Former finance minister and BJP leader Yashwant Sinha showered sobriquets on both prime minister Manmohan Singh and finance minister P Chidambaram, while criticising the last 10 years of UPA's economic polices, which saw growth dip to sub-5% levels and inflation go through the roof. Sinha also claimed that with the NDA in office and Narendra Modi as the prime minister of the country, the economic sentiment will get a boost, adding that NDA's key priority will be expenditure reforms.
Sinha said that NDA would like to change the format at Aadhaar and said the BJP-led coalition would prefer the national population registry (NPR) over Aadhaar.
Sinha posed an 18–point questionnaire to finance minister Chidambaram, with key issues being price rise, employment and economic growth. Claiming Chidambaram will be remembered as a spoiler and as an arrogant person, Sinha said, "It seems like it has become his (Chidambaram's) habit that he will get a strong economy, and he will ruin it before he leaves. Shri Chidambaram will be remembered in history as a spoiler, as someone who specialises in sub-five per cent growth rate, for his hubris, arrogance."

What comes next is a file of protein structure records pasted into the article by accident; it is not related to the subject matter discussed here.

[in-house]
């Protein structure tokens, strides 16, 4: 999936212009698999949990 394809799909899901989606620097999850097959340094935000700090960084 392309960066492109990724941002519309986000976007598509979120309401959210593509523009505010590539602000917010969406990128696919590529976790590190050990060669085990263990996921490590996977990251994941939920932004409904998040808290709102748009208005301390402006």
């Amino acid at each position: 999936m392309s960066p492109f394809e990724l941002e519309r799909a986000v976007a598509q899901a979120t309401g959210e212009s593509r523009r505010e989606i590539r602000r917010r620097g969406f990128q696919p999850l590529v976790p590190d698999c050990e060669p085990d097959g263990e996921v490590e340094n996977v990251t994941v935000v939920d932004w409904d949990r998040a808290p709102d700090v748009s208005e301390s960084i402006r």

The former finance minister said the UPA government's economic policies had been hijacked by the whims of the Congress party and hijacked by the families of its top leaders. "The PM had said in September 2012 that money does not grow on trees. He had said that if the fiscal deficit is unchecked it would be a huge burden on our economy. He said that the last time we faced this problem was in 1991. But when Rahul Gandhi wanted 12 subsidised gas cylinders instead of nine, he promptly allowed it. This led to a burden of Rs 5,000 crore on the government," claimed Sinha. Taking a dig yet again at Singh and Chidambaram, Sinha said both suffer from selective amnesia.
Being asked to react on how could an economist prime minister let the country's economy go into a tailspin, Sinha said, "I would not like to comment, but the definition of economist and his own guru IG Patel suits Manmohan Singh best. Patel has described him as an overrated economist and an underrated politician. I don't think there could be a better description."